This measures the methods and approaches used for keeping defects under control.Maturity levels range from having field personnel using the customer's Punch Lists to understand what deficiencies need to be corrected at one end of the spectrum, to the very highest levels of First Time Quality performance at the other. This level of quality program sophistication allows for an immediate response to all deficiencies with less need for comprehensive Punch Lists, monitoring and controls.
This gauges the metrics and measures used to track quality performance. At one end of the maturity scale, quality performance is judged by the lack of customer complaints, back-charges incurred and insurance claims. At the other end of the scale, the number of First Time Quality defect-free inspections is the key measure of success enhanced by metrics for risk exposure, client satisfaction and revenue per employee.
This evaluates the formal procedures used to ensure continuous improvement. Low levels of maturity are seen when the default position for dealing with chronic and repeated issues is to replace the offending personnel or under-performing subcontractor. The highest level of maturity recognizes a Quality Management Program where team leaders throughout the company routinely make quality improvements in their area using a standard quality improvement process with the Quality Management team facilitating cross-functional improvement initiatives.
This assesses the use of technology to help streamline workflows. A low maturity score will be awarded when there is still a heavy reliance on chatting on the jobsite, cell phone calls and emails and when ad-hoc Punch Lists are created using spreadsheets with reminders sent by personal email. High maturity scores are awarded when the advanced analytics features of a construction Quality Management System (QMS) are used to improve First Time Quality performance. For the very highest maturity score, the scope of the QMS includes pre-construction quality planning through start-up and commissioning.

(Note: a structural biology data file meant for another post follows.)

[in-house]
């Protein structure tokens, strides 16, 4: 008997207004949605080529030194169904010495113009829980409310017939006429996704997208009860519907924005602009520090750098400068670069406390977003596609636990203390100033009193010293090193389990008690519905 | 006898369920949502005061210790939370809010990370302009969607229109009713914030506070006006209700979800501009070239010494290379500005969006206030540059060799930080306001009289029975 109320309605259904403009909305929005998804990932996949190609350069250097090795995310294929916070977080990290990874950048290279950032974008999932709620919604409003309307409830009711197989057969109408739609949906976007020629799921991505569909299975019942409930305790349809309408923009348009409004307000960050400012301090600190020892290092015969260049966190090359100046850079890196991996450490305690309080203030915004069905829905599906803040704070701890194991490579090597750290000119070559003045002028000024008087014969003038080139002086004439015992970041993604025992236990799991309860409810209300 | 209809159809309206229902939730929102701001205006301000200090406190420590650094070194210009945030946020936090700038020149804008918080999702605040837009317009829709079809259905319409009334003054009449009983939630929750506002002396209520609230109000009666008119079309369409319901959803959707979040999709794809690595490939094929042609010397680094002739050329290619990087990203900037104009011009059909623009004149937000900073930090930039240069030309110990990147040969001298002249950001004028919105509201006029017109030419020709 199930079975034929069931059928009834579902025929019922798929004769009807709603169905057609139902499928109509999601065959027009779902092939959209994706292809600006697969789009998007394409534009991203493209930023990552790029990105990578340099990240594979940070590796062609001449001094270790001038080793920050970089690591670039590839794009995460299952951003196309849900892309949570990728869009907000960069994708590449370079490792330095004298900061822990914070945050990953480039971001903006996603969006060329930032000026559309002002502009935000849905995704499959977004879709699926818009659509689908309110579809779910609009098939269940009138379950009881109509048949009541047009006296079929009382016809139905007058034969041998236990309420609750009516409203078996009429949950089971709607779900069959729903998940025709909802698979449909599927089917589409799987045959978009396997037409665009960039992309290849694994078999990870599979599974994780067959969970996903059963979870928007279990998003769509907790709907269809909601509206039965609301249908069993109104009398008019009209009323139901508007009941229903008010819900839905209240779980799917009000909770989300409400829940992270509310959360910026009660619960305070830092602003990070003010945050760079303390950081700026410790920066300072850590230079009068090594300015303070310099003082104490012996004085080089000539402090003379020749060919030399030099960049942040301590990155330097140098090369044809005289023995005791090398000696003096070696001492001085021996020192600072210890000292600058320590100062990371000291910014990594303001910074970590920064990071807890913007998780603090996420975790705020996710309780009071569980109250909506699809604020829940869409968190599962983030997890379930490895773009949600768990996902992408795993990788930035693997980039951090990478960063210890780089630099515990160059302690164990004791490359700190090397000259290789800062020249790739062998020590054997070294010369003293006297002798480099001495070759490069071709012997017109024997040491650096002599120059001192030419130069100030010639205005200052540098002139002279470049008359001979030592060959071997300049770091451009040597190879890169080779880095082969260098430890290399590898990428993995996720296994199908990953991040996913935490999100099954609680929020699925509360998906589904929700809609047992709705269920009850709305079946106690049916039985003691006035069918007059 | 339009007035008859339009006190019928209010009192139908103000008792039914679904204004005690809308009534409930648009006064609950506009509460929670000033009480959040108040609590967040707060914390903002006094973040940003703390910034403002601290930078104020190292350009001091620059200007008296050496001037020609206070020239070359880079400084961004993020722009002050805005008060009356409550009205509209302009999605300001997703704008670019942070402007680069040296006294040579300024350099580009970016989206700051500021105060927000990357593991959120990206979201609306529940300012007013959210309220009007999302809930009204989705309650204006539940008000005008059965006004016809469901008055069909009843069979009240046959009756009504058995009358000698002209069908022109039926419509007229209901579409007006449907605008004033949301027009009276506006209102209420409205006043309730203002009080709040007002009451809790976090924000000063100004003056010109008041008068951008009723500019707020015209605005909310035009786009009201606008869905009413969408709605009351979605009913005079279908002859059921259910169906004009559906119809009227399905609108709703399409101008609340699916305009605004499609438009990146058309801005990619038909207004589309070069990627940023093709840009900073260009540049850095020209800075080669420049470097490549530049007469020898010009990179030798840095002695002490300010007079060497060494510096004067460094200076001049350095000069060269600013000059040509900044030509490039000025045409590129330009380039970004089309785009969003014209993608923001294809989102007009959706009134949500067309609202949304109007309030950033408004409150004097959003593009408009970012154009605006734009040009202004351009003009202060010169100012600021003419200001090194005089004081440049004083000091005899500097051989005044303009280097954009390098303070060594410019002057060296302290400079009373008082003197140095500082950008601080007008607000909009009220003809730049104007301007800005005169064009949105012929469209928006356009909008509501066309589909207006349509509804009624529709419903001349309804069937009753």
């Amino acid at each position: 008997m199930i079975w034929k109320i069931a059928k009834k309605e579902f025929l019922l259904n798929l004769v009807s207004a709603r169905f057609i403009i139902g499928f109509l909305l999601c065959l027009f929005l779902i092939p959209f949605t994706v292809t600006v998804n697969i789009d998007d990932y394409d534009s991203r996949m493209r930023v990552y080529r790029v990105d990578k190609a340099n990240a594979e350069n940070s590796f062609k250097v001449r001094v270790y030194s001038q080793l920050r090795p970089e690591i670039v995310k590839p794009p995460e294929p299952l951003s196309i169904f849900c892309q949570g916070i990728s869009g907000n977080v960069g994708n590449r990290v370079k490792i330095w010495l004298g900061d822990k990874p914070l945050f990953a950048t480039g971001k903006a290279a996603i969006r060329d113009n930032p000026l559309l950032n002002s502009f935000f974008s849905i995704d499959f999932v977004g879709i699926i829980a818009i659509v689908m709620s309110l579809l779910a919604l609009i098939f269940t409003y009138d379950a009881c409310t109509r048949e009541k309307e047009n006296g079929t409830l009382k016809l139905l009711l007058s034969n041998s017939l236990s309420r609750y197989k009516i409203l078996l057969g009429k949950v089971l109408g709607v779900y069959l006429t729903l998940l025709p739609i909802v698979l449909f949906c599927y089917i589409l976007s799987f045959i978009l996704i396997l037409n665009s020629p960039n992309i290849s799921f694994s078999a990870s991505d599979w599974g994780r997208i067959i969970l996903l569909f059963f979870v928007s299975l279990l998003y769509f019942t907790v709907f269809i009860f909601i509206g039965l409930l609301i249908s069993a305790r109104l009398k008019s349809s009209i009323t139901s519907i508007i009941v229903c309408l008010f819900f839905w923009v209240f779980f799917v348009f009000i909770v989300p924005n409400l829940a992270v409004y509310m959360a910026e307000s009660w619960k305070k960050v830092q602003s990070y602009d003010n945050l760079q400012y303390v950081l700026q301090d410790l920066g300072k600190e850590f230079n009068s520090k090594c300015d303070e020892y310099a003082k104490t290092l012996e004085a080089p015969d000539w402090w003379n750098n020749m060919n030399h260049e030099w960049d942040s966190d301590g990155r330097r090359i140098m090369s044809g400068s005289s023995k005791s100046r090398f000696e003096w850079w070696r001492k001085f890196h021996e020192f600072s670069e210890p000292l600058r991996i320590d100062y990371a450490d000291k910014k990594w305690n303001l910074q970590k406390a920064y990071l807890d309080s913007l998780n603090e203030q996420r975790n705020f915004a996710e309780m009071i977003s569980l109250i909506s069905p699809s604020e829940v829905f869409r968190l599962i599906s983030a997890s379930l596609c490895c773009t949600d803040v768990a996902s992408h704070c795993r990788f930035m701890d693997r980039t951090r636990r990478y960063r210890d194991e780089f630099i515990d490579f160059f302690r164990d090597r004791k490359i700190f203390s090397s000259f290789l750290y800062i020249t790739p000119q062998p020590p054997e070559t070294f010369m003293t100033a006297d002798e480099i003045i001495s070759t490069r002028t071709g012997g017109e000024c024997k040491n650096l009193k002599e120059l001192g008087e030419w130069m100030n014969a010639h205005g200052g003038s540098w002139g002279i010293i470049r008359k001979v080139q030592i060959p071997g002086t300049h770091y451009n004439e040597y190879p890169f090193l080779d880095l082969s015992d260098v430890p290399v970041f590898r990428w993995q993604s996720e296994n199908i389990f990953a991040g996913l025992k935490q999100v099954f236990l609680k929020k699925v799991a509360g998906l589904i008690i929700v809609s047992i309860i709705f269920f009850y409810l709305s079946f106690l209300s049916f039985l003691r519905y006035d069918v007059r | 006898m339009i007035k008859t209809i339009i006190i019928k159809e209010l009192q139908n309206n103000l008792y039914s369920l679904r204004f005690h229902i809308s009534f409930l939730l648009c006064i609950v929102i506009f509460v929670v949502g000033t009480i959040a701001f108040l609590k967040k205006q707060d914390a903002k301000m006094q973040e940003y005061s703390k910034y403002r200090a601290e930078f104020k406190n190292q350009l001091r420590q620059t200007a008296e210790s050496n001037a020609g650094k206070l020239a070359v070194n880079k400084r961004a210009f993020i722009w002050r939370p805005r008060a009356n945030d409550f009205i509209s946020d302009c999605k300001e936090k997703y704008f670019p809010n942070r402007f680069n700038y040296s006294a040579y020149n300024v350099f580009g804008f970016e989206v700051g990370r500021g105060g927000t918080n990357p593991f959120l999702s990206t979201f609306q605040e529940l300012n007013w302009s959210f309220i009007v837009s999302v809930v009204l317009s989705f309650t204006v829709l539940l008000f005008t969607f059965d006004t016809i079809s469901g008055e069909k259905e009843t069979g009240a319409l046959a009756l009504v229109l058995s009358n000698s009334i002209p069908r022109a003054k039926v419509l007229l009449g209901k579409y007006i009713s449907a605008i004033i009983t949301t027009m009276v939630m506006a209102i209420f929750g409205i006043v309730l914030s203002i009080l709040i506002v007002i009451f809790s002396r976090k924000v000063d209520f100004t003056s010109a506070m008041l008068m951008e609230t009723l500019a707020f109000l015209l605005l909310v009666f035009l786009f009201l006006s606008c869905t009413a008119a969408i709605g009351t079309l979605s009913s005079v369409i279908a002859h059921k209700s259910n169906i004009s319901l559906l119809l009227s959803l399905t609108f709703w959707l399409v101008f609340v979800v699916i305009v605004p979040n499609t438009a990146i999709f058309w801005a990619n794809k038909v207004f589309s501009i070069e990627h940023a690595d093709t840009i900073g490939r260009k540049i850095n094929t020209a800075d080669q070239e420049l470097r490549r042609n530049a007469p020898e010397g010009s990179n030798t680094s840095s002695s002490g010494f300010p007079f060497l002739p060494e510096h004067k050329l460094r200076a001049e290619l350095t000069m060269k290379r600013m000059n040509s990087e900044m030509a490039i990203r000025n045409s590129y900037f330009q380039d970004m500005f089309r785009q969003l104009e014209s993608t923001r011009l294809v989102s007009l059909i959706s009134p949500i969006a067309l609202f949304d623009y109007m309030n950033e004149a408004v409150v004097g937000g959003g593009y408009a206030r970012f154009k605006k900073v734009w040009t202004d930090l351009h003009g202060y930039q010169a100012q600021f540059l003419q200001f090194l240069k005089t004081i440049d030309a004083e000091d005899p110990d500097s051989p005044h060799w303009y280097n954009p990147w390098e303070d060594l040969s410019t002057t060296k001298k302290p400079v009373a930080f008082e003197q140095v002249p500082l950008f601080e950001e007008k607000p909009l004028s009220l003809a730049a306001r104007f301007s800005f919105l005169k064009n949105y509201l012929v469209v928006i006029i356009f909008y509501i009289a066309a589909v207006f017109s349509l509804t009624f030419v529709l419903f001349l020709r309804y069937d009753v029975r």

How to measure your current maturity level
Just by answering a few simple questions, we will establish just how sophisticated your Quality Management program currently is. We will score your performance across the ten key areas that impact your Quality Management program the most; organization, management, strategy, accountability, planning, processes, controls, measurement, improvement and technology.
Having completed the Maturity Assessment, not only will you receive an assessment of your current performance, you will also receive a Recommendations Report outlining the steps you need to take to improve – to move up to the next level. This report is something you can use yourself or share internally to garner support for a Quality Management program improvement initiative.So that’s a super simple way to assess the current maturity level of your Quality Management program and kick-start your improvement journey.
To take your own test now, just visit the FTQ360 Construction Quality Management– Maturity Assessment page and get started.
Over to you
We hope you found this blog article interesting and useful. If you have any questions, please feel free to get in touch. At FTQ360, we're serious about quality. If you are too, we'd love to talk.